To determine the importance of stimulus timing on the visual enhancement of auditory responses, the relative onset of visual and auditory stimuli (200-ms duration) was varied (Fig. 5C; n = 11). The effect of relative timing was distinctly asymmetric with large effects occurring only when the visual stimulus either coincided with, or preceded, the auditory stimulus. Response enhancement was maximal when the visual stimulus preceded the auditory stimulus by 200 ms and was absent when the auditory stimulus preceded the visual stimulus by 100 ms. This asymmetry corresponds with the asymmetry in the arrival times of visual and auditory stimuli that occurs naturally due to the slow propagation of sound through air.
Effective visual stimuli for modulating auditory responses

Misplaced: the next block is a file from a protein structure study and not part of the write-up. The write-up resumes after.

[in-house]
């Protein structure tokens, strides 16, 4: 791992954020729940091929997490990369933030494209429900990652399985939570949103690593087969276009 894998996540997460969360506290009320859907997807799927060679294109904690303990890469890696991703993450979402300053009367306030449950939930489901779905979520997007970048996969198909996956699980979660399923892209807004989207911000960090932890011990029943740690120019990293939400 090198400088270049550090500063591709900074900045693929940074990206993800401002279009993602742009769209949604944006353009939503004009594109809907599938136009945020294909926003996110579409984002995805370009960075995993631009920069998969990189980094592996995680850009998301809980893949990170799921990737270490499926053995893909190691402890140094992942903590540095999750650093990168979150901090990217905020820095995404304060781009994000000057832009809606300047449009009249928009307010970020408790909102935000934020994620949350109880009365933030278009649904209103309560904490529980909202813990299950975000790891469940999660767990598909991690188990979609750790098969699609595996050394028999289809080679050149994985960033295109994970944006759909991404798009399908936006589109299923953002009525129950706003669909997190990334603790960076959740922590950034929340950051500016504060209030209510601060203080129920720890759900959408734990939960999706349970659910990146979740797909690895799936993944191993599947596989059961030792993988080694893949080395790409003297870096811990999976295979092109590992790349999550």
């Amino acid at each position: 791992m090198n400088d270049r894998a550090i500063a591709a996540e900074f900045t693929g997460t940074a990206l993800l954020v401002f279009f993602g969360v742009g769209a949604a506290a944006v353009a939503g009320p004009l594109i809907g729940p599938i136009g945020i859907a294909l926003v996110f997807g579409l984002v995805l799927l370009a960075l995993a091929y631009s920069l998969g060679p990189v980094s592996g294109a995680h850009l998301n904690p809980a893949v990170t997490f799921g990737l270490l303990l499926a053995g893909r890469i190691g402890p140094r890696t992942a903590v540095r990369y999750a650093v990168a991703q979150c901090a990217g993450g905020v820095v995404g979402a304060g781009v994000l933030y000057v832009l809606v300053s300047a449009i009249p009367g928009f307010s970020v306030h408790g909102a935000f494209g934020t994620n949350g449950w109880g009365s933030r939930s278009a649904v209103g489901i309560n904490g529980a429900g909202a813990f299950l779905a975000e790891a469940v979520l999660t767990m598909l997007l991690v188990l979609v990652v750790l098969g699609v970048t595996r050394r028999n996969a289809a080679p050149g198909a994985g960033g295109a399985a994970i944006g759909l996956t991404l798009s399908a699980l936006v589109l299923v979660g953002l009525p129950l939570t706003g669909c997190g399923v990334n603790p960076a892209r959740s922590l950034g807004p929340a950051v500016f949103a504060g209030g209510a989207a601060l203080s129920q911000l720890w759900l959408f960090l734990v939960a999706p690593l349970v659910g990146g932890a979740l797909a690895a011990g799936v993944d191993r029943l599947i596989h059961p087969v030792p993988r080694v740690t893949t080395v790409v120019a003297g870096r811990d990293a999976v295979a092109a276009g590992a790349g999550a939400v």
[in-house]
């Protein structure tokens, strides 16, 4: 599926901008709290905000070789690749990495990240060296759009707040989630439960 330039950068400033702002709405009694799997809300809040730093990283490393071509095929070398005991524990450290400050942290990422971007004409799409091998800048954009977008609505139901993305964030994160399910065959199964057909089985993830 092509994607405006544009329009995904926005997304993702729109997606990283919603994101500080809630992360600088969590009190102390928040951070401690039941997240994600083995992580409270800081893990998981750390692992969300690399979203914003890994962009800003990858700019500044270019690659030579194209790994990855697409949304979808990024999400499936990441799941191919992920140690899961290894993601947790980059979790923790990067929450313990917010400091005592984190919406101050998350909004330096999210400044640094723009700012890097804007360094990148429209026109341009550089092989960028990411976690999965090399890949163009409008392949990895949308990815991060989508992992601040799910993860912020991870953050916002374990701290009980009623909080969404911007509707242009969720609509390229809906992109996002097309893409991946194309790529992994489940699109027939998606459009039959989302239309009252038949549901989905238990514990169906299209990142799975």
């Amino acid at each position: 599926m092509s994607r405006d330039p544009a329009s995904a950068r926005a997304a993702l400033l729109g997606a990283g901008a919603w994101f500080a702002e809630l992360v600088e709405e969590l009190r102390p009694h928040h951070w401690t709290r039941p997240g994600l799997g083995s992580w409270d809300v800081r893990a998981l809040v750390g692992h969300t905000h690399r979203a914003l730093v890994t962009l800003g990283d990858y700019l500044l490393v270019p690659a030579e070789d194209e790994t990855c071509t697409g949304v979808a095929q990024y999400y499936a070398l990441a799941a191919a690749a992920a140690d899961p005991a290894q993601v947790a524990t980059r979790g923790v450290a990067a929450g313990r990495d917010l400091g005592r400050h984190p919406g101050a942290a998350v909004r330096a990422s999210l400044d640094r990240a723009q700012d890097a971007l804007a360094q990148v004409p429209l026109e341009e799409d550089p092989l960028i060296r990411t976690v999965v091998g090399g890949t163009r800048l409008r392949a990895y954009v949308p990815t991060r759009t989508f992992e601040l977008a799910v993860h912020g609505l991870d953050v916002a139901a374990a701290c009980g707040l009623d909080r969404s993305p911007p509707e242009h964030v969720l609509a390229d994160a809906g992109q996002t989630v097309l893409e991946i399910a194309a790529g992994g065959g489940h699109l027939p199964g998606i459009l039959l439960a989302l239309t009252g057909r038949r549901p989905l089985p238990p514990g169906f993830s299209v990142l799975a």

Some visual stimuli were far more effective than others in enhancing auditory responses (Fig. 6). Three different kinds of visual stimuli were tested: a moving dot (the same stimulus as was used in the first part of this study), a stationary flashed dot, and a looming dot. The presentations of these three stimuli were centered in the VMF and synchronized with a noise burst that was centered in the site's auditory receptive field. The analyses excluded the first 50 ms because, as is shown in Fig. 5, there is no visual modulation during this time window. Across all ICX sites (n = 19), when stationary, moving, or looming visual stimuli were presented alone, only looming stimuli elicited activity that was significantly above-baseline activity (Fig. 6; average increase = 9.2 ± 4.4% of the response to the auditory-alone stimulus; Ploom = 0.006; bootstrap test with Holm-Bonferroni correction). When synchronized with an auditory stimulus from the same location in space, looming visual stimuli elicited an average response enhancement of 40.5 ± 10.3%, moving visual stimuli an enhancement of 39.7 ± 6.5%, and stationary flashed stimuli an enhancement of 13.9 ± 5.1% over responses to auditory-alone stimuli. The responses to each type of bimodal stimulus were significantly greater than responses to the auditory stimulus presented alone (PloomAV < 0.00001; PmoveAV < 0.00001; PstatAV = 0.0025; bootstrap test with Holm-Bonferroni correction).